By Elliot Levy, contributing writer
Junior, Public Relations andPolitical Science Major
WARNING: The following article contains MASSIVE spoilers about AMC’s hit show Breaking Bad.
After five incredible, heart-stopping, mind-bending seasons, all bad things have finally come to an end.
Breaking Bad, which may very well go down as the greatest television drama in history, reached its epic conclusion on Sunday night. Throughout its run, the show has been lauded for the depth and brilliance of its writing, direction and acting. “Felina,” Breaking Bad’s final episode, is certainly no exception.
At its core, Breaking Bad is about the sense of satisfaction and fulfillment that comes with excelling and living up to one’s potential. For almost his entire life, Walter White was a man who had largely allowed events to control him. Walt’s unfulfilled and unrewarded genius is represented by his buy-out from Gray Matter Technologies, the company he founded with his ex-best-friend, Elliot Schwartz, which was worth billions by the beginning of the show. Walt’s employment as a lowly high school chemistry teacher and his diagnosis with lung cancer further demonstrate his life’s unrequited potential. Becoming the best at something, even if it is cooking crystal meth, gave Walt a feeling of power and control for which he had thirsted his entire life.
In the finale, Walt at last acknowledges what viewers of Breaking Bad have known for years: while he may have prioritized providing for his family when he first began cooking, it was really all about him. “I did it for me,” Walt tells his wife Skyler, whose face reveals relief as Walt tells her the whole, unreserved truth for the first time in the two-year span of the show. “I liked it…I felt alive.” Walt’s devotion and dedication to his product is symbolic of the natural human desire to excel and to have that prowess acknowledged by others.
Even as he nears death, Walt takes great and dramatic measures to maintain control of surrounding events. He threatens Elliot and his wife, Gretchen, with death at the hands of “the two best hitmen west of the Mississippi” if they fail to transfer $9.7 million of Walt’s money to his son, Walt Jr., on his 18th birthday. He sets up an ingenious mechanical device in the trunk of his car, which he uses to obliterate Uncle Jack and his crew of Nazi thugs with his newly purchased M60. Walt, whether intentionally or not, even controls his own death. In the end, it’s not the cancer that kills him, not the Nazis, not Jesse Pinkman, and not the police. Walt dies by a bullet from his own gun, on his own terms, in the place where he felt best about himself: the meth lab. The nature of Walt’s death and his elimination of every person connected to the meth ring ensure that the legacy of Heisenberg will remain his alone.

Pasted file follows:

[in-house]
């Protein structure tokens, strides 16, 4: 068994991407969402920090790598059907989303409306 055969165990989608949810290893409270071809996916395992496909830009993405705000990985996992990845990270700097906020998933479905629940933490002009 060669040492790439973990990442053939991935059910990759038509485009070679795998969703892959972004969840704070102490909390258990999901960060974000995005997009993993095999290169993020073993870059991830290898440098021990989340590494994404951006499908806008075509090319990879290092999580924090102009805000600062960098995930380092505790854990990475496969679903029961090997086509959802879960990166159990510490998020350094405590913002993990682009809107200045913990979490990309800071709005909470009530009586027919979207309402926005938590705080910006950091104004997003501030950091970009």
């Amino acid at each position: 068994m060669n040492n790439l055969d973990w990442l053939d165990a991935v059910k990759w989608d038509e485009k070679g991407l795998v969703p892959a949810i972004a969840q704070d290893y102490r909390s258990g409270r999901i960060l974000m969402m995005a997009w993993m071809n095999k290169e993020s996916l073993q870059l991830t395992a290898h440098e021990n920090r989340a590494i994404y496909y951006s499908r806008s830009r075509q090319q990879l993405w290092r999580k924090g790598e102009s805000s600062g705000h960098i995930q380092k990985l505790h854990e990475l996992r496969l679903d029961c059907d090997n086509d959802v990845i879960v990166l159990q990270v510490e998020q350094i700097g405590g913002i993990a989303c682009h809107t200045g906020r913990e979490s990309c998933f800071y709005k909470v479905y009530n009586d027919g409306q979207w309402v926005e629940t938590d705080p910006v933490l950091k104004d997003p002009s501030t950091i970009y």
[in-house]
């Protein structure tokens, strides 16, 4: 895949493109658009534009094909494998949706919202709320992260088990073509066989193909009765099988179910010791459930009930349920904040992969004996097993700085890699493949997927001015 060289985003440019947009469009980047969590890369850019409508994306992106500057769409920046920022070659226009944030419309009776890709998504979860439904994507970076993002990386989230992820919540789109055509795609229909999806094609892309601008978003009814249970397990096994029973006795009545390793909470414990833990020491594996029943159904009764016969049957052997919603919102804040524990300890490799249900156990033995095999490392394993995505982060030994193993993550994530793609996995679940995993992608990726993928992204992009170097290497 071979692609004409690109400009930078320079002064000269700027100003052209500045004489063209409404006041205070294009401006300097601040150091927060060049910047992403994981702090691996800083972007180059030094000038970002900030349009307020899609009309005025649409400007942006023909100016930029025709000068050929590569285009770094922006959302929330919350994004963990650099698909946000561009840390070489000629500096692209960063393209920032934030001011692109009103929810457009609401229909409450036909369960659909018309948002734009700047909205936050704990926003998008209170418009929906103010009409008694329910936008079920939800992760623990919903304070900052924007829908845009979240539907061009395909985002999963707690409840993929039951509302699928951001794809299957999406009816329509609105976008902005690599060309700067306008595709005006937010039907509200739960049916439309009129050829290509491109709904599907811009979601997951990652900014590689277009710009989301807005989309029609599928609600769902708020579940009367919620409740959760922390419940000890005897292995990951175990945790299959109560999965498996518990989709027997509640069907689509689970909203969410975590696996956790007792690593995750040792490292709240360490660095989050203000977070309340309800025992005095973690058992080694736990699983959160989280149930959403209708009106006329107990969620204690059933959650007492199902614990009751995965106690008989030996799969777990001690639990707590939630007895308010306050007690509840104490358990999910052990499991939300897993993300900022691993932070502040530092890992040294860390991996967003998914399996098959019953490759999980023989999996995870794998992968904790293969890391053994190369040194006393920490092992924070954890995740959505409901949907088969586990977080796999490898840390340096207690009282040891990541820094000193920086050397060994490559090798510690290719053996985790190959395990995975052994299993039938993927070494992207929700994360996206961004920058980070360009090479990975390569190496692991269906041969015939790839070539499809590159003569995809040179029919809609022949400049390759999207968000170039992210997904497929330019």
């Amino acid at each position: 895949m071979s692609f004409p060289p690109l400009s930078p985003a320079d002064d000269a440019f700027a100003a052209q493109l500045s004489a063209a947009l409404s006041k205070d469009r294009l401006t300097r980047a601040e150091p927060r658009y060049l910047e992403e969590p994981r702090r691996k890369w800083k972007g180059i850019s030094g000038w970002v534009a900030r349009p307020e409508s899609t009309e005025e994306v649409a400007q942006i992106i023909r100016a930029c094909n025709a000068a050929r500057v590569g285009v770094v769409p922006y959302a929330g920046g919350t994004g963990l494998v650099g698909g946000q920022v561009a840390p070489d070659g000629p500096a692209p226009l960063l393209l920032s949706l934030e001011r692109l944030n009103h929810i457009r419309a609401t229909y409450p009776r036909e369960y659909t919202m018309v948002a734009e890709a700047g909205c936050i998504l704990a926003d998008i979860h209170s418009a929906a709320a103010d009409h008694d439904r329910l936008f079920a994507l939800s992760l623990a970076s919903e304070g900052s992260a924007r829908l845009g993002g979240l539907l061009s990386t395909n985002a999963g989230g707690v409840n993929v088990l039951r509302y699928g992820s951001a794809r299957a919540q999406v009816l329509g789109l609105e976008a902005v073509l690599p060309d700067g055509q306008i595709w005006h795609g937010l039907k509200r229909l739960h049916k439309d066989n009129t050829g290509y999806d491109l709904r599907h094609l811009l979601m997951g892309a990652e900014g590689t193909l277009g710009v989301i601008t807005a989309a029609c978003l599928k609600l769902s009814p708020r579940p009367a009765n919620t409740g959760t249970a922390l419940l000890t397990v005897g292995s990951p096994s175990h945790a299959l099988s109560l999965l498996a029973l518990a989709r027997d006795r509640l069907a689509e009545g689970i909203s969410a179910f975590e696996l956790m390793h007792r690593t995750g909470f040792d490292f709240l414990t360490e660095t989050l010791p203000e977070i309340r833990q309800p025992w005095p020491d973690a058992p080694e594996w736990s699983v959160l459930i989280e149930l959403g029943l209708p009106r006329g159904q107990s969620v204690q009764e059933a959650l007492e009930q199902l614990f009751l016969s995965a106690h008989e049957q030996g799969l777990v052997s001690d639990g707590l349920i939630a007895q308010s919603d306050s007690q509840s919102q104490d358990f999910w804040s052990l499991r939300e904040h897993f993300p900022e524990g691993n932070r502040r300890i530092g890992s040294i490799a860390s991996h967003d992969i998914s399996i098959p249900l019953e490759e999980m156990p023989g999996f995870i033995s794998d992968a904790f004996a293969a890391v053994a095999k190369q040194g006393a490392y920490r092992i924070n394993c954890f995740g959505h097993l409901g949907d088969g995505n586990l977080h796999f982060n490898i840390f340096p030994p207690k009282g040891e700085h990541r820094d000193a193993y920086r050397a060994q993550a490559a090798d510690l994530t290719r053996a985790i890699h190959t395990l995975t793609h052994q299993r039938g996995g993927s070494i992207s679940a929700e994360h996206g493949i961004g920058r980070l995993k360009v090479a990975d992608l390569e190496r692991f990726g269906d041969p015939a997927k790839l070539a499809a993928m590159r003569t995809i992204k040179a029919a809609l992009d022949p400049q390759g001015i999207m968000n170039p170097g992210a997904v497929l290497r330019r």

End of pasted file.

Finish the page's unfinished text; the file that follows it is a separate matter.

The true genius of Breaking Bad is that it convinces its audience to root for a man who would be universally despised and condemned in the real world. For all of Walt’s genius and intuition, he is still a man who cooks and sells one of the most addictive and harmful illegal drugs in existence. He is either directly or indirectly responsible for the death of no less than 31 people over the course of just two years (significantly more if you count the plane crash in the second season.) The sympathy for, and often admiration of Walt by viewers of Breaking Bad despite all his faults and misdeeds demonstrates our collective desire for success and control over our own lives.
The world owes eternal gratitude to Vince Gilligan, the creator of Breaking Bad, and its writers, directors, and cast for producing such a spectacular, deep, and meaningful series. Although the show has finally reached its conclusion, there is no doubt that the world will recognize the name “Heisenberg” for generations to come. Were it not for Breaking Bad, that name might be remembered mostly for the Nobel-prize winning physicist that inspired Walt’s moniker. Instead, “Heisenberg” will represent the genius, triumph, and demise of Walter Hartwell White as explored in the greatest TV drama of our generation.